Michael Caine, one of the UK’s best-known actors, is thinking of emigrating due to the UK government’s recent decision to impose a new, top-rate income tax of 50 per cent, which once other changes are taken into account, will be nearer 65 per cent. Iain Martin, writing in the Daily Telegraph story that I linked to, points out how Caine is just one of the more recognisable examples of the sort of person looking to hit the exits. It is often useful, if one’s constitution is strong enough, to read the Daily Telegraph comments sections these days, which are sometimes even worse than those of the Guardian. Several people moan about Iain Martin’s article that the 76-year-old actor has made his fortune so he should shut up and be grateful, etc. How lovely. The fact is that Caine, while he may not employ philosophical abstractions to denounce the looting intent of such a tax rise, is at root repelled not by the economic stupidity of such a tax hike, but its essential injustice. What a top-rate tax like this says, in effect, is that no-one should be allowed to rise above a certain level of wealth because it might make others envious. It makes a mockery of all that progressive-leftist talk about removing “glass ceilings” to advancement, etc.
Funnily enough, it was Caine, along with his UK film star buddy and working-class-boy-made-good pal, Sean Connery, who first legged it out of the UK back in the 1970s when the-then governments of Harold Wilson and James Callaghan introduced tax rates of more than 80 per cent on the “super rich”. He’s done it before, and he is quite prepared to leave again. Arsene Wenger, manager of Arsenal FC, has warned that many foreign footballers will think twice about playing in the English Premier League. No doubt football fans of a nationalistic bent may applaud this trend if it gives local players more of a chance to play for their clubs, but it arguably will roll back one of the benefits to domestic sport in having talented overseas players strut their stuff here in the UK.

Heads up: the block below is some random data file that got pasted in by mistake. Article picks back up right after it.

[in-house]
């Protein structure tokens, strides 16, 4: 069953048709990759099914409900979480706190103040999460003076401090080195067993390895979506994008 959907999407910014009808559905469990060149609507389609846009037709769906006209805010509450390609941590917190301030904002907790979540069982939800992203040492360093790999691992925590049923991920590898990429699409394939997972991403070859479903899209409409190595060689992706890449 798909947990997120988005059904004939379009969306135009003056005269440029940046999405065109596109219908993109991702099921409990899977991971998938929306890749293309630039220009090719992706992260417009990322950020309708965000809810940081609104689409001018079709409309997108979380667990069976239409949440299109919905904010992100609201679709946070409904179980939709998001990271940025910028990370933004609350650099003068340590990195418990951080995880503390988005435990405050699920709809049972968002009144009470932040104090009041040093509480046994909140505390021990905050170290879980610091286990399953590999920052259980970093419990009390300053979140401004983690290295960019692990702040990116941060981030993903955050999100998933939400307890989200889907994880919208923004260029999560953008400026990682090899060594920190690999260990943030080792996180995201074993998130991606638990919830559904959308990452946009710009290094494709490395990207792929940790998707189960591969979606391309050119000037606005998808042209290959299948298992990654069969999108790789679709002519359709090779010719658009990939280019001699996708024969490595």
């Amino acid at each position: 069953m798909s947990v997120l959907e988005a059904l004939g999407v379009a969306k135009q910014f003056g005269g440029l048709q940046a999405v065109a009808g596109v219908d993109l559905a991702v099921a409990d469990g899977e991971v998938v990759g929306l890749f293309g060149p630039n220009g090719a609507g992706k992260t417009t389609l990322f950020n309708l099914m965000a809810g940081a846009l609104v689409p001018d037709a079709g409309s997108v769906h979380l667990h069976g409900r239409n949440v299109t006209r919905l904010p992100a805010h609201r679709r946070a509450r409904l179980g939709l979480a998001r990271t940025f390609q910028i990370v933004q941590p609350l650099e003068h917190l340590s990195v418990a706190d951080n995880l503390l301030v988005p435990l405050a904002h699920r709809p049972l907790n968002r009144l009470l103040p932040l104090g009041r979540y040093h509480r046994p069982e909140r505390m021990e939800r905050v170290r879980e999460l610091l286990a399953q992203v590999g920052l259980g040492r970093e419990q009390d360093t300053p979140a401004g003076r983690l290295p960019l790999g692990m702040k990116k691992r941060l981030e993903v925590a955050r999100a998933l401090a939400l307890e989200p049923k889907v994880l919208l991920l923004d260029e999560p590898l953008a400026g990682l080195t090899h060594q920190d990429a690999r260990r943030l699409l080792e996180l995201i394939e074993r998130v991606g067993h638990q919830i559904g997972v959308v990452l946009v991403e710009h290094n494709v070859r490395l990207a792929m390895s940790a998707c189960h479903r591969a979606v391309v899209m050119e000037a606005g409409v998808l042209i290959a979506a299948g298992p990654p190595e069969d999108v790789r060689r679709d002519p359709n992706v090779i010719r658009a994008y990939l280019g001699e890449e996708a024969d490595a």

It will be interesting to see whether the acting profession’s traditional love affair with the Left shows the strain. I remember reading that Ray Winstone, another English East End boy to have cracked Hollywood, is running out of patience with the tax situation in the UK. And a few years ago, I watched a chat show when David McCallum, who used to star in the 1960s Man From Uncle TV series, vowed that he would only return to the UK when it spurned socialism. And for whatever reason Peter Sellers or Richard Burton chose to live in the Switzerland, it was not for the cuckoo clocks.